Eichenfield: Of course, we still start with our topical steroids and topical non-steroid agents, trying to see if we can get infants adequately under control and keep them under control with a variety of standard complementary, and alternative—which isn't really complementary and alternative, right. We start off with really good skincare, trying to get the skin barrier improved with moisturizers, avoiding specific allergens or irritants in patients. That's part of a general care regimen. Then we use anti-inflammatories as needed with topicals, and now we have systemic agents as well.
There's a lot of other what would be called complementary and alternative agents that have been used in atopic dermatitis, but we have a limited evidence basis. So, prebiotics and probiotics, people looking at whether we can impact on dietary manipulation for changing atopic dermatitis. Part of our session here at the RAD meeting was discussing the place of allergy with a pretty negative perspective on dietary avoidance as an adequate measure for treatment of atopic dermatitis in young infants.
And I’ll broadly say there's a lot of other stuff that people use, whether it be in Germany they use a lot of black tea soaks as a topical soak; I think that'd be called complementary and alternative therapy. And there's other therapies that just aren't adequately tested to know how useful they are across the population.
AJMC®: What are common triggers for pediatric AD and what are the signs of a flare up?
Eichenfield: The signs of the flare up are pretty straightforward. With severe eczema flares, you have what I call the morbidities of the disease. You have eczema, the oozing, weeping, erythema, diffuse papular rash, secondary crusting, and an associated xerosis with a symptom of itch. That's the core.
A secondary bacterial infection is incredibly common because colonization, both with staph and strep, and occasionally with herpes, secondary infections can be very commonly part of the presentation of severe atopic dermatitis. So that's a sort of core presentation.
The course of the disease, though, varies incredibly, where we have patients who may have severe flares, and then they calm down appropriately with normal topicals, and they may not have persistent flares. But we have other individuals who have very persistent disease, or others where it's a waxing and waning course. But acute symptoms and signs go along with that flare of a disease and generally will move us to do a different intervention to control it.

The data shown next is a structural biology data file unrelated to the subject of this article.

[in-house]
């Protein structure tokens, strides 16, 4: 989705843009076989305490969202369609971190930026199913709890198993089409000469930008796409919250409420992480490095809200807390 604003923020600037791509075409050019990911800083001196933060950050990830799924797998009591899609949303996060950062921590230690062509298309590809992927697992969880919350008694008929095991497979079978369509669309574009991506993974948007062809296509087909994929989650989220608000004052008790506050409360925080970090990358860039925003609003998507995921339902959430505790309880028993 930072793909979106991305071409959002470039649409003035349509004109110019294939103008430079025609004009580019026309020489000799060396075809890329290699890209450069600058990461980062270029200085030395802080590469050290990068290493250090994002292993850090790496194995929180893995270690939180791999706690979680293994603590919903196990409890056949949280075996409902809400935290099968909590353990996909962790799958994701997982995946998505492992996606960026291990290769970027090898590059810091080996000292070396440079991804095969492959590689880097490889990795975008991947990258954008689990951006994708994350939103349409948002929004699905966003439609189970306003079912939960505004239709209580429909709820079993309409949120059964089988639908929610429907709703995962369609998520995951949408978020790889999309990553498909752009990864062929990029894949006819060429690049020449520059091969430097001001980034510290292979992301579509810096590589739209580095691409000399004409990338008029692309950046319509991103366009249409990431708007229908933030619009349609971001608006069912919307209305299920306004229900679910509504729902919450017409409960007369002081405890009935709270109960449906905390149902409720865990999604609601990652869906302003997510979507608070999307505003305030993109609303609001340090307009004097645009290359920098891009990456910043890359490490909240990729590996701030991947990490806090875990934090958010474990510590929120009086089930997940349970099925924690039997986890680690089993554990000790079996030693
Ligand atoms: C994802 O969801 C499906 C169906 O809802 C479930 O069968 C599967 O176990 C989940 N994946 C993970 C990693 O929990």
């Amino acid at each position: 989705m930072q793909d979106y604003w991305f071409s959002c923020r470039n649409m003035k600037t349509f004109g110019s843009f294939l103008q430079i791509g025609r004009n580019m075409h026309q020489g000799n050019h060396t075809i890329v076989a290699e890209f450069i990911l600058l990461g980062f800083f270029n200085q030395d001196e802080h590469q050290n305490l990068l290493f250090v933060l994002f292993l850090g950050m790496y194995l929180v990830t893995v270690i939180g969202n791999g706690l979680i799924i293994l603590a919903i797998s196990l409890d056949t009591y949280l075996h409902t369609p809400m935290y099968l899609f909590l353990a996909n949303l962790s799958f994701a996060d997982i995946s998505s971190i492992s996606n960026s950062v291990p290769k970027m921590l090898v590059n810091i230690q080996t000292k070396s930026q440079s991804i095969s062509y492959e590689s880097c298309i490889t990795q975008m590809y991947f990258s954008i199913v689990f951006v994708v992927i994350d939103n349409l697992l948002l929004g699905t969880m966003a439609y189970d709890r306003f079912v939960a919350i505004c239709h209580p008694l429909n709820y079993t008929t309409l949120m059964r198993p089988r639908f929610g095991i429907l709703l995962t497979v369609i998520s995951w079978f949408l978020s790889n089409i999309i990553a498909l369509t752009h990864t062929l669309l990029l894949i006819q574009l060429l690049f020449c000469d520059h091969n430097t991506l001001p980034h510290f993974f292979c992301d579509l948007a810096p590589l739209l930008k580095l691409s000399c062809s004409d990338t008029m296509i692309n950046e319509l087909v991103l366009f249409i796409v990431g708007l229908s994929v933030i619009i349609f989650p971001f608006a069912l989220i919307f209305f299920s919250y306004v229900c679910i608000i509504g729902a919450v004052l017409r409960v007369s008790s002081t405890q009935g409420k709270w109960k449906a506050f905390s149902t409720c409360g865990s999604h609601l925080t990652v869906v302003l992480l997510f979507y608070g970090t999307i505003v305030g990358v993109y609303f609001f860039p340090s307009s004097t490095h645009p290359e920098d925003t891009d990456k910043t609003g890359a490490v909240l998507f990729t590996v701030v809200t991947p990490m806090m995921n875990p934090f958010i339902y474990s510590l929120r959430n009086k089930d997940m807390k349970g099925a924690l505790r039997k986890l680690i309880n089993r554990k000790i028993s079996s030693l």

AJMC®: Is there a long-term management plan for AD in infants? And what can you recommend to parents of infants with AD to prevent future flare ups?
Eichenfield: I think the plan is that we need to get the disease under control, and we need to get to keep it under control. So, we want to set a high expectation.
Simply, my spiel is we want to go to minimal rash, minimal itch, and minimal sleep disturbance; and if we do that, we'll probably minimize the overall negative impact of the disease on the life of the individual, potentially both aspects of the disease and then comorbidities that can develop as well. And that's what I'm going for, and I lay that out there.
Now, that that might be with just general skincare in a milder patient; it may be with general skincare and intermittent topical steroids or non-steroids In a patient who's a little bit more than that very, very mild patient. It could be systemic therapy in a moderate-to-severe patient who otherwise isn't getting better. But the outcome we're going for is for long-term disease control. We don't want patients to just put up with a disease and then wait for them to outgrow it. That's not a model.
It's recognized that we should have the tools now with what we have in hand and what's coming into our hands even more so with newer topicals and systemic agents, to manage most people's disease with minimal manifestations of the disease. And that's what we're going for.
This transcript has been lightly edited for clarity.